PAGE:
The pain in the oil markets has scared away a number of investors, and for good reason.oil bottom

The price of West Texas Intermediate crude oil is still down close to 60% over the last 18 months. This violent move has pushed the stock prices of major oil producers to multi-year lows.

However, oil investors have caught a break of late as the price of oil has rallied. We’ve now seen close to six straight weeks of consecutive increases in the WTI crude oil price. Crude traded below $30 a barrel earlier this year and is now hovering at the $40 level.

But this type of movement in oil prices might be justified, as we may have just seen the bottom. A lot of supply has been taken out of the market as oil producers shut down production to save cash flows, as well as to avoid selling their commodity at rock-bottom prices.

Specifically, the number of oil drilling rigs in the U.S. that are operational has fallen by 70% from the highs of just a couple years ago. The rig count is now back to 2009 lows, when oil was trading at similar prices as today.

Other things helping support an oil price bottom are the fact that the expected influx of Iranian oil to the market (following sanctions being lifted) hasn’t happened, and we have the potential for production cuts and freezes in the OPEC countries.

Thus, it could be time to load up on the beaten-down oil stocks. Here are three stocks to put on your watch list:

No. 1 Oil Bottom Stock: ConocoPhillips (NYSE: COP)

ConocoPhillips offers a 2.5% dividend yield after a recent dividend cut. It’s not great news when you see a company cut its dividend, but it was the prudent move here. The dividend cut also helped bolster ConocoPhillips’ balance sheet.

Still, shares of ConocoPhillips have lost half their value over the last 18 months. Meanwhile, Exxon Mobil (NYSE: XOM) shares are flat over the same period.

ConocoPhillips has a global resource base that it can tap, but it’s also more of a pure-play on U.S. shale than the likes of Exxon Mobil and Chevron (NYSE: CVX). Thus, if oil prices do move higher, ConocoPhillips should be an even bigger benefactor. ConocoPhillips also has access to oil sands and liquefied natural gas, which provide it with a stable production base.

No. 2 Oil Bottom Stock: Phillips 66 (NYSE: PSX)

Phillips 66 is the best refiner around, as well as one of the largest. This is the same oil stock that Warren Buffett has been betting big on. Granted, this isn’t a high-growth business, but it’s a steady one, and the company offers a 3.5% dividend yield.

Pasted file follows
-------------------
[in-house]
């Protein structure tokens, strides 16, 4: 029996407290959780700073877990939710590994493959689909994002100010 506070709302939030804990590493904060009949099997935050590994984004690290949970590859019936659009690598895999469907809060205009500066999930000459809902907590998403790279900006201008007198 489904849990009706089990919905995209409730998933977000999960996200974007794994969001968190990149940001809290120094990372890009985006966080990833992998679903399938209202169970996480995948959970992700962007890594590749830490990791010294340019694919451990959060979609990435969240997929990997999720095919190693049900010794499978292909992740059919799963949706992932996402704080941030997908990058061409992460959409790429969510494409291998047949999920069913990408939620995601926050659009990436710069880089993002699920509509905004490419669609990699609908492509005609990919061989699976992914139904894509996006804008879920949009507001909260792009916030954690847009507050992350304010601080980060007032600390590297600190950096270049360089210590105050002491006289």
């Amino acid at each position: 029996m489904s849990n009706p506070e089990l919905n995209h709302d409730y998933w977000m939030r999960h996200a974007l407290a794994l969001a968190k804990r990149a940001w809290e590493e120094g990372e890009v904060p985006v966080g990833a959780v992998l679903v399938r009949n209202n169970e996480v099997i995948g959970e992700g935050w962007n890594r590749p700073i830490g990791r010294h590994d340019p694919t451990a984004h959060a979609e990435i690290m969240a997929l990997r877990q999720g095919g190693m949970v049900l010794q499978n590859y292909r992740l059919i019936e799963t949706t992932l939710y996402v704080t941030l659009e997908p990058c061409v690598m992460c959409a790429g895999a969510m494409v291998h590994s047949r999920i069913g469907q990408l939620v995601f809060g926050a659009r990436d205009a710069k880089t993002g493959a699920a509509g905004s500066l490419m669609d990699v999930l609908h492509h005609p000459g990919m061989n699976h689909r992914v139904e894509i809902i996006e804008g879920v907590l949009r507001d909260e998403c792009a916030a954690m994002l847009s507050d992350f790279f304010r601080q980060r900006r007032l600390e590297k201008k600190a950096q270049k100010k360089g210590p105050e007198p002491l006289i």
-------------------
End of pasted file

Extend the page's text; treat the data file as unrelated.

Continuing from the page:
Phillips 66 was spun off from ConocoPhillips in 2012 and is up 140% since then. However, there’s still plenty of upside remaining. It has a strong balance sheet and has managed to expand its portfolio from just refining to natural gas pipelines and petrochemicals.

As well, Phillips 66 will see the benefit of higher revenues if oil and gas prices further rebound, but it will also benefit from the world’s growing population and increased demand for things like plastics, car tires and fertilizer.

No. 3 Oil Bottom Stock: Helmerich & Payne (NYSE: HP)

Now, the two names above are ones you’ve likely heard of before, but this land driller might be new to you. Helmerich & Payne has navigated the rough oil price environment fairly well, despite the fact that its stock is down 40% in the last 18 months.

Nonetheless, it’s set itself up to keep generating plenty of cash even if oil prices remain low, as it still has one of the best oil drilling rig fleets in the industry – including rigs that can handle the complexities of hydraulic fracturing.

The company also offers a 4.7% dividend yield, has minimum debt and has upped its dividend for 43 straight years. It has more cash than debt on its balance sheet too, as it’s managed to recognize the volatility of the industry and has kept spending in check.

No one knows for sure whether the oil market has bottomed. However, investors with a long-term horizon can get certain oil stocks at multi-year lows. And one thing that can help ease the volatility of oil is dividends – but just make sure your stock’s dividend is relatively safe. The three stocks above are great places to start.

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Published by Wyatt Investment Research at